Scotland rugby captain Rachel Malcolm says the squad has made a conscious effort to keep in contact with each other during the coronavirus pandemic.
The national side only managed to play two matches in this year’s Six Nations tournament before it was halted as the virus continued its spread across the globe.
And one of those matches – against England – was played behind closed doors at Murrayfield due to Storm Ciara.
Malcolm said: “The team was probably in the strongest place that we’ve been in terms of togetherness and on the pitch things were starting to gel, so it was a really unfortunate time in terms of not getting a huge amount of rugby after that.
“It’s really tough because you know that’s your social group and that’s a big part of playing team sports is those relationships that you build, so to have that quite suddenly stopped is really difficult.
“I think we’re quite lucky in the age we live in that we can still be in contact by Zoom or FaceTime or whatever it is and we just as a squad have been putting quite a conscious effort into still doing that.”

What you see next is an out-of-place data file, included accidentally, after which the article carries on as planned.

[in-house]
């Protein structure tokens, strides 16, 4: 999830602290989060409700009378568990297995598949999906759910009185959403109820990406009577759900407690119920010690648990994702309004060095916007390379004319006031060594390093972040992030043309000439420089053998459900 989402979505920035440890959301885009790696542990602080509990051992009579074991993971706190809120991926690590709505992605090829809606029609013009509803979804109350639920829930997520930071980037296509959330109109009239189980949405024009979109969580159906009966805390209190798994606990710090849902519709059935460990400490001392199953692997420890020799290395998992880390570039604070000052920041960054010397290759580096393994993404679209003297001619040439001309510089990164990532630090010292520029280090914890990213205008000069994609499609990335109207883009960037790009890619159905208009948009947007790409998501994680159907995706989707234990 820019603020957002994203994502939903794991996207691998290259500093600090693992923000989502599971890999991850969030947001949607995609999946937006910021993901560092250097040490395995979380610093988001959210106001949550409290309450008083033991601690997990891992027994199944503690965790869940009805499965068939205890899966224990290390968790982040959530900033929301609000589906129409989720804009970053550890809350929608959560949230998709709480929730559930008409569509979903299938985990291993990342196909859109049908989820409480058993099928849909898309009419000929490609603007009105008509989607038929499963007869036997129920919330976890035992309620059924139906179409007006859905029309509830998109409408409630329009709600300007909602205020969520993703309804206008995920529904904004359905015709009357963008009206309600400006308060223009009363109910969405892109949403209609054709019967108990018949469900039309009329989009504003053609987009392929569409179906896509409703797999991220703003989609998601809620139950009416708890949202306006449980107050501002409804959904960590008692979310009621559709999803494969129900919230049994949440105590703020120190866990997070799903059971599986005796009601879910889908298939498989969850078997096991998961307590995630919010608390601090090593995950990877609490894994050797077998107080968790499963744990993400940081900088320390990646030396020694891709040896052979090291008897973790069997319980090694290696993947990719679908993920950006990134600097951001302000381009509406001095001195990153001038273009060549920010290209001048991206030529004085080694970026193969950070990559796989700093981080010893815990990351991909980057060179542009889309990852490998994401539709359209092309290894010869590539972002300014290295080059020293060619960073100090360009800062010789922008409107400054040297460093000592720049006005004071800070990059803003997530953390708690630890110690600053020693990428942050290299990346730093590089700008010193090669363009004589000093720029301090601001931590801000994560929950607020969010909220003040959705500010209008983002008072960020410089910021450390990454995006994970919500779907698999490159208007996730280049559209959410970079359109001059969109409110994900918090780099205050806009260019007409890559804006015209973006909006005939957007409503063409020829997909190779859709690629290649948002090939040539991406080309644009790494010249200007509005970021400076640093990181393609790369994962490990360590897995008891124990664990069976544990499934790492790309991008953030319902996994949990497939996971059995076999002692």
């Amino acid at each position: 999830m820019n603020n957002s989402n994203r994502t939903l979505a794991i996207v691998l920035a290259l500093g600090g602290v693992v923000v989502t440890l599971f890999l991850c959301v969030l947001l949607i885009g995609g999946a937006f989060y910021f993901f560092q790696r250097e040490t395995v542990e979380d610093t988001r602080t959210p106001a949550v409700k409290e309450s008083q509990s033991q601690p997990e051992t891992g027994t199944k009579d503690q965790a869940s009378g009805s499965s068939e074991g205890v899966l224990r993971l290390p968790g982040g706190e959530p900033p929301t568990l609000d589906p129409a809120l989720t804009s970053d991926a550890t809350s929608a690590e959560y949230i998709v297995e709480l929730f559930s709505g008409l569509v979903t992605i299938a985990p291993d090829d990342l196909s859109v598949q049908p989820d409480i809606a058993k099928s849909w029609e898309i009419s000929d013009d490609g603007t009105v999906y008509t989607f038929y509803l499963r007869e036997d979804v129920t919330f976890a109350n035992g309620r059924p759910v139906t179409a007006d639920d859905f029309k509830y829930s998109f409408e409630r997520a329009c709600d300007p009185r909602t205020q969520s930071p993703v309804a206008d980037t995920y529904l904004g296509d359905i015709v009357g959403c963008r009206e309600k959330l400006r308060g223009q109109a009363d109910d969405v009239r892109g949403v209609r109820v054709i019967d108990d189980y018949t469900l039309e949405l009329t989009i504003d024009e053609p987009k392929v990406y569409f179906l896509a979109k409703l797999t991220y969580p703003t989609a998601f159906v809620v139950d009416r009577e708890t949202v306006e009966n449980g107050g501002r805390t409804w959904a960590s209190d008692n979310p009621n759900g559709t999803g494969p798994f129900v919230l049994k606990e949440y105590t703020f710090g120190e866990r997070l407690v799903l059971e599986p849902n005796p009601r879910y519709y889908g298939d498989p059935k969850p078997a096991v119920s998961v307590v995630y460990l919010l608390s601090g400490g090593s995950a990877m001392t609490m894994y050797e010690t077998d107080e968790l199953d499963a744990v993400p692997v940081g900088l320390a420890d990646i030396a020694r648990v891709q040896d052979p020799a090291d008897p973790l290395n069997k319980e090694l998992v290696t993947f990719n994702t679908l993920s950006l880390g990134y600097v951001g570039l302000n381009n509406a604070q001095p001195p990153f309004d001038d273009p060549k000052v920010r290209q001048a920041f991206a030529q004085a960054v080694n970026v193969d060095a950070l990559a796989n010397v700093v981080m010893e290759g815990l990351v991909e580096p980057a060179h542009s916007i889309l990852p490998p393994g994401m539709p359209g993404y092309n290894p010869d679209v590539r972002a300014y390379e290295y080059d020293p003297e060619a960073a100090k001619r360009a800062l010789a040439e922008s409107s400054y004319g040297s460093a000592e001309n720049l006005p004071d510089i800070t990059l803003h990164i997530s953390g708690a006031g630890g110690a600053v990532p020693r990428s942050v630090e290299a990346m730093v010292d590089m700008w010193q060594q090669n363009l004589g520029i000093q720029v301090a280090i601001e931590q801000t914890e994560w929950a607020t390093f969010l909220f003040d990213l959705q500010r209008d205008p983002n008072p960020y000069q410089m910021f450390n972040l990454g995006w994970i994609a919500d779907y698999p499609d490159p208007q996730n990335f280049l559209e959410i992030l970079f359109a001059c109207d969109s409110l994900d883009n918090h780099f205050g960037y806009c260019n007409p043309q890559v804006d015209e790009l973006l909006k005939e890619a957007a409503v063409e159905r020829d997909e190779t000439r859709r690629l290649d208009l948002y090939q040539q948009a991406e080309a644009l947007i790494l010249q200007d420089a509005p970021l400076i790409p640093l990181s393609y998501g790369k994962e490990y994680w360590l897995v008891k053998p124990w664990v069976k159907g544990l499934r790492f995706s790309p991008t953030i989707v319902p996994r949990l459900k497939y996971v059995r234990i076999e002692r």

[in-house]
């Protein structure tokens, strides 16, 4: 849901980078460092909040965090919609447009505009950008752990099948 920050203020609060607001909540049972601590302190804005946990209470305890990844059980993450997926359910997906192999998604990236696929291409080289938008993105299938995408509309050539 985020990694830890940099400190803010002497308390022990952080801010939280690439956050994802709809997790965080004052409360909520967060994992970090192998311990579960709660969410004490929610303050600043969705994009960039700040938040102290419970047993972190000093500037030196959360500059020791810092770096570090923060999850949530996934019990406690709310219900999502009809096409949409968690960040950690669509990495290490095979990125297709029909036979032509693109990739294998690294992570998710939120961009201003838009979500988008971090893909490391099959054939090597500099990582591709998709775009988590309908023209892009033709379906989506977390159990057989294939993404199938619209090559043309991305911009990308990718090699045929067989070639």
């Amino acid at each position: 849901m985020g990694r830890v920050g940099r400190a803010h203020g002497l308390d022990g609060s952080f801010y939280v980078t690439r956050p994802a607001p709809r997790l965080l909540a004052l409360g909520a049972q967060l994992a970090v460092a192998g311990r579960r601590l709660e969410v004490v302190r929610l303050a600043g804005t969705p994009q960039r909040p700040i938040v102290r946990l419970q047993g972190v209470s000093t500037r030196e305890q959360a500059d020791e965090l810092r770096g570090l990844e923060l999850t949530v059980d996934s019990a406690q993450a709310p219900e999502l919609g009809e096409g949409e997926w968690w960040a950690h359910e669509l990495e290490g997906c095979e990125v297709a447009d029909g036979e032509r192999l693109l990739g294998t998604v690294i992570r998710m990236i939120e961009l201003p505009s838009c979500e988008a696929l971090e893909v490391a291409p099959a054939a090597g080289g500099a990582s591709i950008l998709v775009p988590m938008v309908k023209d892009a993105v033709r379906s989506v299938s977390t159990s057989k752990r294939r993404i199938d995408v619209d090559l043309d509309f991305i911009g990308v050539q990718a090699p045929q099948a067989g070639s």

One of Malcolm’s teammates, Jade Konkel, is a personal trainer away from the rugby pitch and she has been running weekly sessions for the whole squad.
“They’ve been really well attended and it’s been a really good way to keep the girls interacting and keep pushing forward with our goals as well. It’s really good to check in with everyone and make sure that everyone’s OK,” said Malcolm.
“It’s so important for the girls’ wellbeing and mental health to make the most of getting out in the fresh air and not getting too distracted by all that’s going on.”Rachel Malcolm, Scotland Rugby Captain
“It’s so important for the girls’ wellbeing and mental health to make the most of getting out in the fresh air and not getting too distracted by all that’s going on,” she added.
One member of the squad tested positive for the virus on the day before the game against France on March 7, which was subsequently postponed.
Malcolm says it was surprising at the time as coronavirus wasn’t as widespread as it is now.
“We were supported by Dr Andrew Murray, probably one of the most well-renowned doctors in sport, so we knew we were being supported the best we could be and that gave us a huge amount of confidence.
“We just followed guidelines, followed the support from the government and various sporting bodies.
“So we were surprised and we were looking out for the welfare of our player but she was well throughout and that was the main thing and that’s all we could take from it,” she added.